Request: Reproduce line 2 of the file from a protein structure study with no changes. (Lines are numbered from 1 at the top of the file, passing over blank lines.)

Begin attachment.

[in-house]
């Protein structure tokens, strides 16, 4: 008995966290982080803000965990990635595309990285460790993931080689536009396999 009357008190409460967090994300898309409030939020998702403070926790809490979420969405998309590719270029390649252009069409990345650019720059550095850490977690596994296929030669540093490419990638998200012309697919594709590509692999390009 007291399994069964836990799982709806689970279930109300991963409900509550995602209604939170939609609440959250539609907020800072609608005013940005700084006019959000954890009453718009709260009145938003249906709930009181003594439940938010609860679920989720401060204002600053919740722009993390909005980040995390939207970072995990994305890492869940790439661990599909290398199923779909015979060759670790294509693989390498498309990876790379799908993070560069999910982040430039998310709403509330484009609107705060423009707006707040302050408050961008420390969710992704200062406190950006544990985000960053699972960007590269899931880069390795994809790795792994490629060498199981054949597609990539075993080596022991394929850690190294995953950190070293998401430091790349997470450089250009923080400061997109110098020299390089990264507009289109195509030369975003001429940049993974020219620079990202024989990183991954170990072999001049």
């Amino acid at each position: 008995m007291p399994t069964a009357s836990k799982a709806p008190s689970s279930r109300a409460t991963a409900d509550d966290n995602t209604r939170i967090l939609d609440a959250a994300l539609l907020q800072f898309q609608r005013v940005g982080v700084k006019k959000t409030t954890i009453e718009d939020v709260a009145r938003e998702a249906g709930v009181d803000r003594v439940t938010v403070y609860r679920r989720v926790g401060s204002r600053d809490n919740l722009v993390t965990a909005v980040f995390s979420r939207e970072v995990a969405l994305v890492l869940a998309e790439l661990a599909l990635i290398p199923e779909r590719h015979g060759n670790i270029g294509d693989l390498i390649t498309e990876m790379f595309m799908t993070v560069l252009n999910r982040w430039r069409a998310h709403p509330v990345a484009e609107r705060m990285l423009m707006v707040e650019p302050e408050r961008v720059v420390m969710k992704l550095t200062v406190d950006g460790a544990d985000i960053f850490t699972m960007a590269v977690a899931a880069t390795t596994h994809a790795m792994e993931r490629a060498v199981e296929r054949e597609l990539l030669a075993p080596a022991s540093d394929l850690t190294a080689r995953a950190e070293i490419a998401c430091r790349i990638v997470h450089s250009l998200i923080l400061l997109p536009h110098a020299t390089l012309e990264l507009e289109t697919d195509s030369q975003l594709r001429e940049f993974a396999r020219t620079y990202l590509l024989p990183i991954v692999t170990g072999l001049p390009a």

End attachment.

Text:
């Protein structure tokens, strides 16, 4: 008995966290982080803000965990990635595309990285460790993931080689536009396999 009357008190409460967090994300898309409030939020998702403070926790809490979420969405998309590719270029390649252009069409990345650019720059550095850490977690596994296929030669540093490419990638998200012309697919594709590509692999390009 007291399994069964836990799982709806689970279930109300991963409900509550995602209604939170939609609440959250539609907020800072609608005013940005700084006019959000954890009453718009709260009145938003249906709930009181003594439940938010609860679920989720401060204002600053919740722009993390909005980040995390939207970072995990994305890492869940790439661990599909290398199923779909015979060759670790294509693989390498498309990876790379799908993070560069999910982040430039998310709403509330484009609107705060423009707006707040302050408050961008420390969710992704200062406190950006544990985000960053699972960007590269899931880069390795994809790795792994490629060498199981054949597609990539075993080596022991394929850690190294995953950190070293998401430091790349997470450089250009923080400061997109110098020299390089990264507009289109195509030369975003001429940049993974020219620079990202024989990183991954170990072999001049």